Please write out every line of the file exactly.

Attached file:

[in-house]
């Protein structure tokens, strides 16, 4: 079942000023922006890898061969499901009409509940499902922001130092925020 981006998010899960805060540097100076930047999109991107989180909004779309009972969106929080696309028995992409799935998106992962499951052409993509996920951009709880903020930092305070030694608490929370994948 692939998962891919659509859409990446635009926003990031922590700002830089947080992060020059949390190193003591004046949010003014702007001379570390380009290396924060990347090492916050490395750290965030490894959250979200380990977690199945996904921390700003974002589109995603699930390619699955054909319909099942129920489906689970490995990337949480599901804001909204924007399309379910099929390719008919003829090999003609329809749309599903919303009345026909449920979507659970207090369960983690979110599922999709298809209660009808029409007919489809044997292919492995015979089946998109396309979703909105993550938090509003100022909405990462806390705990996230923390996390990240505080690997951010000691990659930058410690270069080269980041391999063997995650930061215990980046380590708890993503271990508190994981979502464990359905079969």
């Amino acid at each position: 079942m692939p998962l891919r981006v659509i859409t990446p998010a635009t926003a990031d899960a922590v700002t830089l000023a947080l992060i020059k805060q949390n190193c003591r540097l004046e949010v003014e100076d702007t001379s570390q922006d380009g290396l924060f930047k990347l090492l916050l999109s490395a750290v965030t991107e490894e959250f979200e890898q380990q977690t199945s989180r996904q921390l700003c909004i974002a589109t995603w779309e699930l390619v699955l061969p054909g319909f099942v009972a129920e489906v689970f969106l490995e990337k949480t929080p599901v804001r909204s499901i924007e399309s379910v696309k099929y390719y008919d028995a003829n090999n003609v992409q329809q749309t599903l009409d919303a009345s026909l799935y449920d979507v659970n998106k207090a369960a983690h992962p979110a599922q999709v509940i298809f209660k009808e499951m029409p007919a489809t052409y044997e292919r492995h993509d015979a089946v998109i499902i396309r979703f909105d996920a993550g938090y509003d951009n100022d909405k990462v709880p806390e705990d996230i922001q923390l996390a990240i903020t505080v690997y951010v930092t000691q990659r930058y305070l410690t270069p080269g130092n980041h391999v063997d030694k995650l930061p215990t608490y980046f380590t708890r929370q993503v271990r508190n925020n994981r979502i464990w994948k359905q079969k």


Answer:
[in-house]
């Protein structure tokens, strides 16, 4: 079942000023922006890898061969499901009409509940499902922001130092925020 981006998010899960805060540097100076930047999109991107989180909004779309009972969106929080696309028995992409799935998106992962499951052409993509996920951009709880903020930092305070030694608490929370994948 692939998962891919659509859409990446635009926003990031922590700002830089947080992060020059949390190193003591004046949010003014702007001379570390380009290396924060990347090492916050490395750290965030490894959250979200380990977690199945996904921390700003974002589109995603699930390619699955054909319909099942129920489906689970490995990337949480599901804001909204924007399309379910099929390719008919003829090999003609329809749309599903919303009345026909449920979507659970207090369960983690979110599922999709298809209660009808029409007919489809044997292919492995015979089946998109396309979703909105993550938090509003100022909405990462806390705990996230923390996390990240505080690997951010000691990659930058410690270069080269980041391999063997995650930061215990980046380590708890993503271990508190994981979502464990359905079969």
């Amino acid at each position: 079942m692939p998962l891919r981006v659509i859409t990446p998010a635009t926003a990031d899960a922590v700002t830089l000023a947080l992060i020059k805060q949390n190193c003591r540097l004046e949010v003014e100076d702007t001379s570390q922006d380009g290396l924060f930047k990347l090492l916050l999109s490395a750290v965030t991107e490894e959250f979200e890898q380990q977690t199945s989180r996904q921390l700003c909004i974002a589109t995603w779309e699930l390619v699955l061969p054909g319909f099942v009972a129920e489906v689970f969106l490995e990337k949480t929080p599901v804001r909204s499901i924007e399309s379910v696309k099929y390719y008919d028995a003829n090999n003609v992409q329809q749309t599903l009409d919303a009345s026909l799935y449920d979507v659970n998106k207090a369960a983690h992962p979110a599922q999709v509940i298809f209660k009808e499951m029409p007919a489809t052409y044997e292919r492995h993509d015979a089946v998109i499902i396309r979703f909105d996920a993550g938090y509003d951009n100022d909405k990462v709880p806390e705990d996230i922001q923390l996390a990240i903020t505080v690997y951010v930092t000691q990659r930058y305070l410690t270069p080269g130092n980041h391999v063997d030694k995650l930061p215990t608490y980046f380590t708890r929370q993503v271990r508190n925020n994981r979502i464990w994948k359905q079969k």